A lot of producers have this question, how do I decently record my guitar?
In music land there are, like always, a thousand options you can try but in general there are 2 main categories.
- Micing your amp
- Routing the Headphone jacket/Output to your interface (if available on your amp)
You could also connect your guitar directly into your interface, this needs no further explanation. The only thing you have to do is making sure that particular pre-amp is set to ‘instrument’. Almost no one does this. Why? Because you kill your guitar sound. You can’t compare a decent amplifier to a little pre-amp on a audio interface.
Option number 2 is pretty much the same thing as plugging in your guitar directly except it goes through your amplifier first which makes a huge different in sound. Of course you don’t pass your sound trough your amp speaker which still makes a difference. This however will drastically improve your tone and is cheaper because there is no microphone needed.
For option number 1 there are a thousand, if not more, possibilities that you can try. I’m going to discuss the following points:
- Instrument mic or Studio Condenser mic
- Placing of the microphone
- Using multiple microphones
The most common, and a very good one at that, is the Shure SM57 instrument microphone. I could recommend it to everybody who wants to record a guitar. It is a very decent piece of hardware and will last a long time if you don’t decide to smash it. There are other instrument mic’s out there but for the price of a SM57 you can’t go wrong, so we’ll be using this as an example.
Some people have asked me if they can use their studio condenser mic, and in fact, you can. Personally I own the Rode NT2-A. And it sounds very good on a guitar amplifier. Most condenser mic’s will give you a bit more high end than a dynamic mic such as the SM57. However it has to be said thatif you have a low end condenser mic’s probably won’t sound very good on an amplifier.
When you play live you obviously can’t use a studio microphone because it would capture too much of the sound of other instruments. Mic’s such as the SM57 are specifically designed to pick up the source you point it at and (almost) nothing else.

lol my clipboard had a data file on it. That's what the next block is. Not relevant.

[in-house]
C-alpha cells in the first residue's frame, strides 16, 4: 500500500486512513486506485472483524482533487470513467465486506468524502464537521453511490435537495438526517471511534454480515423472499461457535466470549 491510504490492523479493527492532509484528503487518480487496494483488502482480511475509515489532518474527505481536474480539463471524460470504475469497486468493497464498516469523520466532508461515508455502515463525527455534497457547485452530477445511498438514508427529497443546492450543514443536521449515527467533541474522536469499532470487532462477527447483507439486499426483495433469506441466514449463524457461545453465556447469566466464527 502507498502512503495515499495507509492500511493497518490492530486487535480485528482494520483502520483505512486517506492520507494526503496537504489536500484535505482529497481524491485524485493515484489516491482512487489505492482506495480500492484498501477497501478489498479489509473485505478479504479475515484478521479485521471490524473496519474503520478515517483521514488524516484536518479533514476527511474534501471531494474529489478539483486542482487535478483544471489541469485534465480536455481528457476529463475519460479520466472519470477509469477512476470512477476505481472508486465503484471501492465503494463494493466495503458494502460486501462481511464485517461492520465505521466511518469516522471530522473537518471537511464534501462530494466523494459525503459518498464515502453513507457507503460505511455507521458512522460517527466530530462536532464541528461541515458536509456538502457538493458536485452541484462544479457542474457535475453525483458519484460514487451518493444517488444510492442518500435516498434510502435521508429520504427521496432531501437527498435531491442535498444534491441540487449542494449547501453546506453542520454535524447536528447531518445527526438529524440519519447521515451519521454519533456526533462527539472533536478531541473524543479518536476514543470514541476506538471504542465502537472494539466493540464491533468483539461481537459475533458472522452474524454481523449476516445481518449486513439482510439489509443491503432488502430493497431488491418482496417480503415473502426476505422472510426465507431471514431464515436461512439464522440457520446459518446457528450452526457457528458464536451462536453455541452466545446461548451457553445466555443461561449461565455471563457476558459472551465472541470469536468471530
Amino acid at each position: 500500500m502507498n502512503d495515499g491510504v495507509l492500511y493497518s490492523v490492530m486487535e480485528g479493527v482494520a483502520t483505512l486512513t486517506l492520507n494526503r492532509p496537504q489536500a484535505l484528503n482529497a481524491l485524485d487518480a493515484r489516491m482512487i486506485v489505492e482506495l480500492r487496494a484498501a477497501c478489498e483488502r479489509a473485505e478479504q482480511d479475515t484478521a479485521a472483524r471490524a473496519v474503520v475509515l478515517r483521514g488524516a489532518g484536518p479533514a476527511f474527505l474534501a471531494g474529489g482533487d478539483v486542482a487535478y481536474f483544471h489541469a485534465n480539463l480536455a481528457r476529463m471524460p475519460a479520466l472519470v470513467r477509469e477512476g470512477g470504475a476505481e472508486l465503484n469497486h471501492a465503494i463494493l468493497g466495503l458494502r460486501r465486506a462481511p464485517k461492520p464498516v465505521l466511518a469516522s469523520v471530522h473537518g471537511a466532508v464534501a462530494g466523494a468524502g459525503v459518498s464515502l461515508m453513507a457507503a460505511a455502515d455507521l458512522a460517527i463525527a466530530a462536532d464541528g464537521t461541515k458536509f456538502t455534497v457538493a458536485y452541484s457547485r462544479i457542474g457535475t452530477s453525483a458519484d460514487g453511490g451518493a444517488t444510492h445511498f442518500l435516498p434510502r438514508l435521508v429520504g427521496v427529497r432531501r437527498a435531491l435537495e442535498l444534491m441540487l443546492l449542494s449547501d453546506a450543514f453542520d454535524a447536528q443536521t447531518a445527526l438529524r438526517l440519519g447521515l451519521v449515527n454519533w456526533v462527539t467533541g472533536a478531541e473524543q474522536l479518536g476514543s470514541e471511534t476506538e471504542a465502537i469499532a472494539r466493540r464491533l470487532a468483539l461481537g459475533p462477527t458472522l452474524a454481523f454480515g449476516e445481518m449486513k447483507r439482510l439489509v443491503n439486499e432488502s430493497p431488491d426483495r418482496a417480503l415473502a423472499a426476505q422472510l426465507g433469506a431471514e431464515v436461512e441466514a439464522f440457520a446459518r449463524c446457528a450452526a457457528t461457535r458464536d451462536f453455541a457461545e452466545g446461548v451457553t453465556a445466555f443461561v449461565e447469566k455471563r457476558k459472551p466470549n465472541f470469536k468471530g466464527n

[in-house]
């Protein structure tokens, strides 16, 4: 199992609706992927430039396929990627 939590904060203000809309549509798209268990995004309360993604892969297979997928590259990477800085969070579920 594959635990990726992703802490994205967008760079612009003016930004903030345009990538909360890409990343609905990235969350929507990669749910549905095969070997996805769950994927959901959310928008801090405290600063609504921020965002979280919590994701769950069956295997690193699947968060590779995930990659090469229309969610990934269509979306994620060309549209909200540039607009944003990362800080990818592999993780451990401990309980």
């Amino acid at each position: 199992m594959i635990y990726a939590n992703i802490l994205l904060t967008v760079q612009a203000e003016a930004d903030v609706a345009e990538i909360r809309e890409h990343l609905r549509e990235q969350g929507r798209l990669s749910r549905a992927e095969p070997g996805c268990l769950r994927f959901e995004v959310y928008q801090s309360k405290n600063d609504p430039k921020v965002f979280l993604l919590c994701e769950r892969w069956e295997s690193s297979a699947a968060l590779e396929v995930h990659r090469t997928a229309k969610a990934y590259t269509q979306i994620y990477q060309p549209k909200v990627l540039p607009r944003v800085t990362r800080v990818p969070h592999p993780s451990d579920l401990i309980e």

Placing of the microphone is very important for the sound you’re getting. Certain positions will give you more bass while other positions may give you more treble. This picture shows you how the general idea works.
My recommendation is to take a headphone. Mic the amp. Listen through the headphones and move the microphone around until you think it sounds best.
Recording with multiple microphones is always fun to do. You can experiment with new sounds, different placing, …
The strength of an SM57 lies in capturing punchy midrange frequencies, so you might think about putting a second mic with different sonic characteristics on the cabinet. A very good choice to do that is the Sennheiser 421, which paired with the 57, provides a nice bottom end and a smooth top.
An important issue when you do that is to make sure the sound of the mic’s is in phase. It is possible that you record your guitar and it just sounds weird. These days most DAW’s and some preamps offer phase switching so it’s easily taken care of but it is something you have to remember.
With the two-mic technique, you should try placing one mic on axis and one off axis. Off axis simply means you’re changing the angle of the microphone in relation to the speaker. Instead of pointing the mic straight at the speaker (on axis), turn it slightly to the side (off axis). This angled position alters the tonality.